"We expect him to have a fairly easy confirmation process through the Senate," Campiche said. "Toward the end of his tenure, Sec. Vilsack and his team came up with the idea or solution of trying to provide the cotton ginning cost share program as a way to provide relief until cotton was added back to the farm bill.  

"So, we give them a lot of credit for being creative in new thinking and willing to reach out and work with the industry." 

At the U.S. trade representative's office, Katherine Tai is the nominee. Previously, Tai served as a senior trade lawyer on the House Ways and Means Committee. "She is someone who is well respected by members on both sides of the aisle and was involved in the renegotiation of NAFTA (North American Free Trade Agreement) through the USMCA (United State-Mexico-Canada Agreement). And again, someone who is getting a lot of praise from members in Congress. We expect her to have a fairly easy confirmation." 

The EPA administrator nominee is Michael Regan (D-NC). While the cotton industry has not worked with him much, Campiche said he's worked with the pork industry. "They have very positive things to say about him and the working relationship they had. And he certainly has been doing some outreach to the ag community since he was put forward in this position. So, we look forward to trying to develop a good relationship there." 

The director nominee for the Office of Management and Budget is Neera Tanden, CEO of Center for American Progress think tank. She served in the Clinton administration and was a key player in Hillary Clinton's 2008 campaign.  

Senior Staff 

The Senior Staff, which does not require confirmation by the Senate, also has been named. They are as follows: 

  • Chief of Staff Ron Klain- served as President Biden's first Chief of Staff when he was vice president (2009-2011)

  • National Economic Council Director Brian Deese- played a key role in engineering the rescue of the U.S. auto industry and in negotiating Paris Climate Agreement during the Obama Administration. The NEC is where the special advisor to the president for agriculture and trade serves. That individual has not yet been named.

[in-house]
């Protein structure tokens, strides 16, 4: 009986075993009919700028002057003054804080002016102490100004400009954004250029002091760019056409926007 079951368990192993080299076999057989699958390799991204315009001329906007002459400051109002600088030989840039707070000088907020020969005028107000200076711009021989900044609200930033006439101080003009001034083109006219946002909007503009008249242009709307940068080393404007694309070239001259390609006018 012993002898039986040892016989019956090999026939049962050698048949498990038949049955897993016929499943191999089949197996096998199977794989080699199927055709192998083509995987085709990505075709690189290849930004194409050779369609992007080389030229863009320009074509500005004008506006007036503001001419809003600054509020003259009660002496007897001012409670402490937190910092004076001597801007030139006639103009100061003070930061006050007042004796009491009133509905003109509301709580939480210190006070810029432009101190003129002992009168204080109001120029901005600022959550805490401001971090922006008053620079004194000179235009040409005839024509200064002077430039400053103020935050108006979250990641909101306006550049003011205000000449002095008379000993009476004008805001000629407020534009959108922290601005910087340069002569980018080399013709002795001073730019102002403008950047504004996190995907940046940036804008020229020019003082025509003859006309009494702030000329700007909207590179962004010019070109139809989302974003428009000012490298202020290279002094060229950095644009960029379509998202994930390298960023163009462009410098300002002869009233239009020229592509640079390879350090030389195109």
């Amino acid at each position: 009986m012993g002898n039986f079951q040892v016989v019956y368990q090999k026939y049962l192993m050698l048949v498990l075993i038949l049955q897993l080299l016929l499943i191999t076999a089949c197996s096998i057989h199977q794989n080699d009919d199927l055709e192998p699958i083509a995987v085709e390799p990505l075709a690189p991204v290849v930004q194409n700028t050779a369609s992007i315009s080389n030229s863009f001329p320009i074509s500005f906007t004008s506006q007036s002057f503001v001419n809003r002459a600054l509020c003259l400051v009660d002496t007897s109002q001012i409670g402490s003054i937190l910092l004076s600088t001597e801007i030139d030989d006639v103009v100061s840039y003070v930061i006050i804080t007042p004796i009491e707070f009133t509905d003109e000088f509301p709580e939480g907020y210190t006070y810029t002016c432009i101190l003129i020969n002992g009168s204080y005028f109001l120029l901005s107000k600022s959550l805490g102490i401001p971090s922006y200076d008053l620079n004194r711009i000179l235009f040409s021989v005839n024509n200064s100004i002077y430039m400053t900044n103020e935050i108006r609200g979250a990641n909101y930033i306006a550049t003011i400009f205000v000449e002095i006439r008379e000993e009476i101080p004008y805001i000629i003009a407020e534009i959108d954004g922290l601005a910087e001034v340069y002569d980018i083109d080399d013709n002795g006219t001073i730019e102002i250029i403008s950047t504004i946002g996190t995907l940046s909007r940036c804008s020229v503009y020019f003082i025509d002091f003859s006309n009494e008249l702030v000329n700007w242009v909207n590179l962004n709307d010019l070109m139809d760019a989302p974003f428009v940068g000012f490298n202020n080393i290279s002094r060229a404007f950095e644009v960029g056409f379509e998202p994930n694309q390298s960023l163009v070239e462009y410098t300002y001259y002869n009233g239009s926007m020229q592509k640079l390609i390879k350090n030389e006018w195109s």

• Domestic Policy Council Director Amb. Susan Rice- served as the U.S. Ambassador to the United Nations and as National Security Adviser during the Obama administration. 

  • Office of Public Engagement Senior Adviser and Director Cedric Richmond- has represented Louisiana's 2nd Congressional District since 2011. 

  • National Climate Adviser Gina McCarthy- the first-ever National Climate Advisor to head the newly formed White House Office of Domestic Climate Policy.  

"Cedric Richmond is going to be the director of public engagement which is the gateway for industries, businesses and trade associations like ours. This is the office where we will be engaging most directly with the White House. And, he has been doing a lot of outreach to the business community and is someone who was always viewed as trying to work in a bipartisan way in Congress. So, I think all of that bodes well for working with this new team at the White House." 


About the Author(s)

Shelley E. Huguley

Editor, Southwest Farm Press

Shelley Huguley has been involved in agriculture for the last 25 years. She began her career in agricultural communications at the Texas Forest Service West Texas Nursery in Lubbock, where she developed and produced the Windbreak Quarterly, a newspaper about windbreak trees and their benefit to wildlife, production agriculture and livestock operations. While with the Forest Service she also served as an information officer and team leader on fires during the 1998 fire season and later produced the Firebrands newsletter that was distributed quarterly throughout Texas to Volunteer Fire Departments. Her most personal involvement in agriculture also came in 1998, when she married the love of her life and cotton farmer Preston Huguley of Olton, Texas. As a farmwife, she knows first-hand the ups and downs of farming, the endless decisions made each season based on “if” it rains, “if” the drought continues, “if” the market holds. She is the bookkeeper for their family farming operation and cherishes moments on the farm such as taking harvest meals to the field or starting a sprinkler in the summer with the whole family lending a hand. Shelley has also freelanced for agricultural companies such as Olton CO-OP Gin, producing the newsletter Cotton Connections while also designing marketing materials to promote the gin. She has published articles in agricultural publications such as Southwest Farm Press while also volunteering her marketing and writing skills to non-profit organizations such as Refuge Services, an equine-assisted therapy group in Lubbock. She and her husband reside in Olton with their three children Breely, Brennon and HalleeKate.